I am trying to integrate a function $$\int_R \frac{1}{(\sinh|T-t_1+t_2|)^{\frac2m} (\sinh|t_1-t_2|)^{\frac2m}} \left(\frac{\sinh|t_2|}{\sinh|t_1|}\right)^{\frac1m} \left(\frac{\sinh|T-2t_1+t_2|}{\sinh|T-t_1|}\right)^{\frac1m},$$ where $T=10^{-5}, m=3$ are fixed constants, and the integration region is $$R=\{(t_1,t_2)\in\mathbb R^2: t_1<T, t_2<2t_1-T\}.$$ This region is unbounded, but entirely contained in the 3rd quadrant.

The following code does this job:

exp = (Csch[Abs[-T + t1]] Sinh[Abs[-T + 2 t1 - t2]])^(1/
       m) (Csch[Abs[t1]] Sinh[Abs[t2]])^(1/
       m) (Sinh[Abs[t1 - t2]] Sinh[Abs[T - t1 + t2]])^(-2/m);
    rules = {m -> 3, T -> -10^-5}
 exp /. rules,  {t1, -Infinity, T} /.rules, {t2, -Infinity, 2 t1 - T} /. rules, PrecisionGoal -> 10, 
     Exclusions -> {   t1 - t2 == 0, t1 - t2 == -0.00001}]

Then, although the result seems reasonable, I obtain the following error:

NIntegrate::zeroregion: Integration region {{1.,0.99999999999999415148564447489073961419065634827050978249802712372},{0,0.5}} cannot be further subdivided at the specified working precision. NIntegrate assumes zero integral there and on any further indivisible regions.

Why the relevant region is {{1.,0.99999999999999415148564447489073961419065634827050978249802712372},{0,0.5}}? (Note that my integration region is in the 3rd quadrant.)

As the error says, I increased the WorkingPrecision to 30. Then, the above error message does not occur. I also want to ask that whether I really need high working precision. Generally, if we substract large number from large number, the precision of the result matters. However, in my integrand, I only multiply and divide, so I don't expect that the working precision matters.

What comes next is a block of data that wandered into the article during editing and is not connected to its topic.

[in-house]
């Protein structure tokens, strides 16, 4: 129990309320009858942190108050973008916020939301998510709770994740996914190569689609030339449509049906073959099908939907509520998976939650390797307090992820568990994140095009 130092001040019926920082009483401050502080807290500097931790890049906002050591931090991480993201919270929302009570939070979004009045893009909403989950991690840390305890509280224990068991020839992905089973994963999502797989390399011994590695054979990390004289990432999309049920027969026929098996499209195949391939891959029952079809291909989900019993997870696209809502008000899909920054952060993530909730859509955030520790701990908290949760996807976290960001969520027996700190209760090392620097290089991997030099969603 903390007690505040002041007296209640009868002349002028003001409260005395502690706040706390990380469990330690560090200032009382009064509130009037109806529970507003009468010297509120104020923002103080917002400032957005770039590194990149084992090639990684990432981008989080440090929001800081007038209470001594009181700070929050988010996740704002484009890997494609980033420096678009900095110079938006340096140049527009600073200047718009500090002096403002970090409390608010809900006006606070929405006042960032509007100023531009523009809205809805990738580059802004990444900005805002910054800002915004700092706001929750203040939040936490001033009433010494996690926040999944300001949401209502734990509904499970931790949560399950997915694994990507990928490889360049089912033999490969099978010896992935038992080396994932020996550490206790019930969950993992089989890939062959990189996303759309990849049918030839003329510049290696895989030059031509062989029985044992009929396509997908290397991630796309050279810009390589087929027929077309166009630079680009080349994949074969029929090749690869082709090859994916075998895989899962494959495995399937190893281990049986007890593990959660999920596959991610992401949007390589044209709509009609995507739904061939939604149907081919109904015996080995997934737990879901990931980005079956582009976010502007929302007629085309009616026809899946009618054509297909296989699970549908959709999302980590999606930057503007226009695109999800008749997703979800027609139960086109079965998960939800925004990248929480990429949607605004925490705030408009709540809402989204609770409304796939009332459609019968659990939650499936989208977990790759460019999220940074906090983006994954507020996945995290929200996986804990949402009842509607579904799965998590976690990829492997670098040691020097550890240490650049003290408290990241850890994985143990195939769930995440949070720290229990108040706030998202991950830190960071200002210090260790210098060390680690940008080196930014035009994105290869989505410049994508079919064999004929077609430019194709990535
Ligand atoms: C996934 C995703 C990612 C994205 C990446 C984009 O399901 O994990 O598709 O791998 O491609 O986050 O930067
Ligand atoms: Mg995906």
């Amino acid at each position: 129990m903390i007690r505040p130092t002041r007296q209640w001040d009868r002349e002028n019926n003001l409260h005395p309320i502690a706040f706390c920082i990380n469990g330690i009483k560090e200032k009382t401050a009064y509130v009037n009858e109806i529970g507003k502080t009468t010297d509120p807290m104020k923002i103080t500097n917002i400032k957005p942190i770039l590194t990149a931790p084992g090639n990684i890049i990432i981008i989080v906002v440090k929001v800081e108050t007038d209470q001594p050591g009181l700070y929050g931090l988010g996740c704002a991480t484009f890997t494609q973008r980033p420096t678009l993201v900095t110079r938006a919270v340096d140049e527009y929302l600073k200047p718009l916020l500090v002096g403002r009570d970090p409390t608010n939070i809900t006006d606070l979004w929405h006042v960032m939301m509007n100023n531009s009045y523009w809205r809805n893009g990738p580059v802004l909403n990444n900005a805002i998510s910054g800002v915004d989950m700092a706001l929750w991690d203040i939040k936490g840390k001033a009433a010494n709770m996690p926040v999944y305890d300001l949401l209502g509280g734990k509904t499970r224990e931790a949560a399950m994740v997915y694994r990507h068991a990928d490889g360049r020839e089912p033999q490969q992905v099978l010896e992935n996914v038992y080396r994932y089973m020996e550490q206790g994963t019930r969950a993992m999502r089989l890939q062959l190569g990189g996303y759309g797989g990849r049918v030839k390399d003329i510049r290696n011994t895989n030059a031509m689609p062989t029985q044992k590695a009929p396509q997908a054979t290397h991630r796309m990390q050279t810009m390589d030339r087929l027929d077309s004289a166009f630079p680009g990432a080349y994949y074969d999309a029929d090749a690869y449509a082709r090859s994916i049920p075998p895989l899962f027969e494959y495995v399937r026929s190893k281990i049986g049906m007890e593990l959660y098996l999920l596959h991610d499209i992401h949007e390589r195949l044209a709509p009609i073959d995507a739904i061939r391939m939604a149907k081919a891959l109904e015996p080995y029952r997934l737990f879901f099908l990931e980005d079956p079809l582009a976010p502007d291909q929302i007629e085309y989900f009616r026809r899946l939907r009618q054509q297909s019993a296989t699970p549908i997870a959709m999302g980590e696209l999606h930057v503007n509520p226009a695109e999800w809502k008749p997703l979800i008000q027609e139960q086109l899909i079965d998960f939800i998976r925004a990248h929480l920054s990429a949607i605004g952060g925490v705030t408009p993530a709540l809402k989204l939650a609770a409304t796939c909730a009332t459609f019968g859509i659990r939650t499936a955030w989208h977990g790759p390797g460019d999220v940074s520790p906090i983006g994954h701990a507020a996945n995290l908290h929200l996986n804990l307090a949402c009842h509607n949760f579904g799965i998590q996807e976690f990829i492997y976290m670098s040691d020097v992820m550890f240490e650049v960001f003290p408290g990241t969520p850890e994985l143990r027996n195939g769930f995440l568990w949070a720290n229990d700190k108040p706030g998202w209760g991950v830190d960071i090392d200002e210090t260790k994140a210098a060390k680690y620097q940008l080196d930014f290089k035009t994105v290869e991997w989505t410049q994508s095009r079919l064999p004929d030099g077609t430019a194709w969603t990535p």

• $\begingroup$ You deal with an improper double integral. E.g. the integrand is unbounded at the origin and on the line t1==t2. Its convergence is not clear to me. $\endgroup$
    – user64494
    Commented Oct 24, 2021 at 12:39
  • $\begingroup$ @MichaelE2 Sorry, I modified the code. $\endgroup$
    – Laplacian
    Commented Oct 24, 2021 at 13:50
  • $\begingroup$ @user64494 Yes, but one can prove that the above integral is finite. Indeed, I obtain a reasonable answer while changing $T$. $\endgroup$
    – Laplacian
    Commented Oct 24, 2021 at 13:51
  • 1
    $\begingroup$ Hmm, I thought I left a second, more relevant comment: I get NIntegrate::slwcon warnings and not a zero-region one. The integration region in your error message is probably the transformed one. NIntegrate usually transforms infinite intervals to {0, 1}. $\endgroup$
    – Michael E2
    Commented Oct 24, 2021 at 14:39

1 Answer 1


Evaluate to integration ranges does the job immediately (omitted PrecisionGoal, slows down calculation)

NIntegrate[exp /. rules, Evaluate[{t1, -Infinity, T} /. rules], 
  Evaluate[{t2, -Infinity, 2 t1 - T} /. rules], 
   Exclusions -> {t1 - t2 == 0, t1 - t2 == -0.00001}]

(*   8.26659   *)

Done with "8.0 for Microsoft Windows (32-bit) (December 9, 2010)"

  • $\begingroup$ I see no difference with or with Evaluate: multiple NIntegrate::slwcon and ~20 sec. to compute. (V12.3.1, Intel Mac) $\endgroup$
    – Michael E2
    Commented Oct 24, 2021 at 15:45
  • $\begingroup$ I meant "with or without" -- oops. I also forgot to remove PrecisionGoal -> 10 -- now it's down to 1.2 sec. each way. Thanks for the update. Do you get the NIntegrate::zeroregion message in 8.0 without Evaluate? $\endgroup$
    – Michael E2
    Commented Oct 24, 2021 at 15:52
  • $\begingroup$ What about multipying with Boole[t2 < 2 t1 - T /. rules] ? $\endgroup$
    – Akku14
    Commented Oct 24, 2021 at 15:57
  • $\begingroup$ @MichaelE2, without Evaluate i get NIntegrate::vars: Integration range specification {t1,-\[Infinity],T}/.rules is not of the form {x, xmin, ..., xmax}. >> $\endgroup$
    – Akku14
    Commented Oct 24, 2021 at 15:58

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